After a judgment maintained its belief that the acquisition may harm its competitors and eliminate a prospective competitor in advertising, Britain’s competition regulator on Tuesday ordered Meta (META.O), the owner of Facebook, to sell Giphy, a platform for animated photographs. Meta declared that it will abide by the Competition and Markets Authority’s (CMA) directive to terminate the 2020 agreement.
“We are disappointed by the CMA’s decision but accept today’s ruling as the final word on the matter,” a Meta spokesperson said in a statement. “We will work closely with the CMA on divesting Giphy.”
The decision was the first time a regulator made a U.S. internet giant sell a business it had previously bought, and it revealed a renewed commitment to closely examine digital transactions. Global regulators are becoming more proactive in controlling large corporations. The purchase of Within Unlimited Inc by Meta was challenged by American antitrust authorities earlier in October on the grounds that it would “tend to create a monopoly” in the market for VR-focused fitness applications.
The European Union has taken the lead in the fight against the major digital companies, establishing ground-breaking privacy and antitrust laws and levying fines in the billions of dollars to get them to alter their business practices.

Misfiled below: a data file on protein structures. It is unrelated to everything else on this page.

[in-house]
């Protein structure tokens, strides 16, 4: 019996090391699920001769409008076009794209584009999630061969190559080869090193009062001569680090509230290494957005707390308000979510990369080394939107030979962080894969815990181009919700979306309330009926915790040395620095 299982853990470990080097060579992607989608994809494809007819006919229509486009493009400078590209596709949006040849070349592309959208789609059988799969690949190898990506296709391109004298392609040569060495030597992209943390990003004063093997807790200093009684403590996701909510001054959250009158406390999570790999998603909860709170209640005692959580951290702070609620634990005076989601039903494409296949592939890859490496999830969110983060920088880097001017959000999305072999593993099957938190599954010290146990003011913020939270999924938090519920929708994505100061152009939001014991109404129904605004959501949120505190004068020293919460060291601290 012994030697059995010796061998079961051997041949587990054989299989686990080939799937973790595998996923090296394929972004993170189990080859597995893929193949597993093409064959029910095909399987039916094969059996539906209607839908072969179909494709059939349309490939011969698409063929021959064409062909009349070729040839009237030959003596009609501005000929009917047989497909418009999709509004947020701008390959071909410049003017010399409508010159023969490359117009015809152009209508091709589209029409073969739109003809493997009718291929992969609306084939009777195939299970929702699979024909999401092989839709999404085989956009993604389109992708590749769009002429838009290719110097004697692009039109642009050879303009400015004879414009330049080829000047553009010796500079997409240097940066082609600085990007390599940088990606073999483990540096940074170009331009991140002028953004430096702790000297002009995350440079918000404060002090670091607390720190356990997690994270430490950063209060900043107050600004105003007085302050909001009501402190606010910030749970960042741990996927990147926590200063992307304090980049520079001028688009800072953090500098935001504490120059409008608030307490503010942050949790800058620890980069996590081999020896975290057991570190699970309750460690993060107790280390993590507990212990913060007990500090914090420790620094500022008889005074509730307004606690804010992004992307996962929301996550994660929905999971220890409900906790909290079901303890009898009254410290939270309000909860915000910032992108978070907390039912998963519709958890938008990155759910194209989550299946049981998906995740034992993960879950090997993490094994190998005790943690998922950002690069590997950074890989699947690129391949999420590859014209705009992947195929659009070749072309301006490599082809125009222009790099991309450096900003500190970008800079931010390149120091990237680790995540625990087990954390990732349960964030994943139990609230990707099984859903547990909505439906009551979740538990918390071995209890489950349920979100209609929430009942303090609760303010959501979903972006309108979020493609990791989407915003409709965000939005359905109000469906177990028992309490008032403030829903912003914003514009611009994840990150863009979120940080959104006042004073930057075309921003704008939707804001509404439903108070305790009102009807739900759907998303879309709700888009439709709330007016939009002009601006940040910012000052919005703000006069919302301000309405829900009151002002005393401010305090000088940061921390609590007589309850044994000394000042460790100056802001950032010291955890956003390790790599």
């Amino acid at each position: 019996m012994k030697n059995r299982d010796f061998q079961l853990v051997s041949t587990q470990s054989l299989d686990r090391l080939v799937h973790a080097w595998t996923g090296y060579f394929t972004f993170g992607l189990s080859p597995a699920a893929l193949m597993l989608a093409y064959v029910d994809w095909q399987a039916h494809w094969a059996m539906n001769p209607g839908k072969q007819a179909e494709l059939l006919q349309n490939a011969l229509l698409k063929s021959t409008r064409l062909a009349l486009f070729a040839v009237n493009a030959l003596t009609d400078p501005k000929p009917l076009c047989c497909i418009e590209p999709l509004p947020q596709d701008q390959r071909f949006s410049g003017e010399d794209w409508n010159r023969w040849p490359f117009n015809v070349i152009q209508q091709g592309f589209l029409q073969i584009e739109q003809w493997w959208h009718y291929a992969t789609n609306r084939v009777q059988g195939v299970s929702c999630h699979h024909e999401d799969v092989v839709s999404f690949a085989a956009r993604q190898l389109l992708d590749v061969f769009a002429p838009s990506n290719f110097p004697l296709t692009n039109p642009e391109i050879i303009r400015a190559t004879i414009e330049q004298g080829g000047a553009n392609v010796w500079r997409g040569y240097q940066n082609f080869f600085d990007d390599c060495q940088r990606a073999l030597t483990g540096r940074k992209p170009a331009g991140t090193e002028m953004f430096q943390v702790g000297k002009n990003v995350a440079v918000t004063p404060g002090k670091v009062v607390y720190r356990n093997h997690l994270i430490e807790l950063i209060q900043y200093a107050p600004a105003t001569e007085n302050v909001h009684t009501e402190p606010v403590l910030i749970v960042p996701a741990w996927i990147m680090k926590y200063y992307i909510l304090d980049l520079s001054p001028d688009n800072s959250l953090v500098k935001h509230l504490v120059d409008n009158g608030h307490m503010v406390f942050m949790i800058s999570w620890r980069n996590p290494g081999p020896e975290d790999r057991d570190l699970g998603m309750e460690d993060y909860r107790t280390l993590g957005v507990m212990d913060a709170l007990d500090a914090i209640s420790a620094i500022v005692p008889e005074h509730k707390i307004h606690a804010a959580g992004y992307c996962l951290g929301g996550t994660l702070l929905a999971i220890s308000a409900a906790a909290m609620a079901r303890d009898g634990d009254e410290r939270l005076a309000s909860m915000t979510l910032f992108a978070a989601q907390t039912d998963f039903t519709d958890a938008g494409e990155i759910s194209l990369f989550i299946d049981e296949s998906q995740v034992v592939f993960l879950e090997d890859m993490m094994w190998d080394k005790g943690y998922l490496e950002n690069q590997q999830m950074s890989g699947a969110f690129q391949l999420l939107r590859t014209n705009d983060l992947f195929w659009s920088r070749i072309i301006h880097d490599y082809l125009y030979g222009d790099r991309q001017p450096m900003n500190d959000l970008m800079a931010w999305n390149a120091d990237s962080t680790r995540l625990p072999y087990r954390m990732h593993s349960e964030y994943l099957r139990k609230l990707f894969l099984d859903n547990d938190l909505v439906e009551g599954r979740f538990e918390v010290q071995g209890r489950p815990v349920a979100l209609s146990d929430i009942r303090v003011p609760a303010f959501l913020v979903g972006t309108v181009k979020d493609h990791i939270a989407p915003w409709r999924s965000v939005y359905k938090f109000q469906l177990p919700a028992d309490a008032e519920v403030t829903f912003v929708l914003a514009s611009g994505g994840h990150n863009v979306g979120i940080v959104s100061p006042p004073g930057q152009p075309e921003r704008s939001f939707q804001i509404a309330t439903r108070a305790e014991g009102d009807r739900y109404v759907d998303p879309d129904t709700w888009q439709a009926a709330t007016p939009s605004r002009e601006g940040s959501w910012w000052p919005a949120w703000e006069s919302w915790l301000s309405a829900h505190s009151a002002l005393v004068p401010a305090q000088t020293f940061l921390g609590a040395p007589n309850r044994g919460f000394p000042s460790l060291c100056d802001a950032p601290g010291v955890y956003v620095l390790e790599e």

The Giphy purchase, reportedly worth $400 million, was halted by the British regulator in November 2021 over worries that Meta may restrict or refuse access to Giphy’s GIFs to rivals like Snapchat and Twitter. The European Union has taken the lead in the fight against the major digital companies, establishing ground-breaking privacy and antitrust laws and levying fines in the billions of dollars to get them to alter their business practices.
Meta appealed the ruling, but a tribunal upheld the CMA’s decision on five out of six grounds in June. The CMA said it had considered new submissions from Meta and Giphy and additional evidence since the appeal, but had not changed its view.
“This deal would significantly reduce competition in two markets,” said Stuart McIntosh, chair of an independent inquiry group.
“It has already resulted in the removal of a potential challenger in the UK display ad market, while also giving Meta the ability to further increase its substantial market power in social media.”
“The only way this can be addressed is by the sale of Giphy,” he added.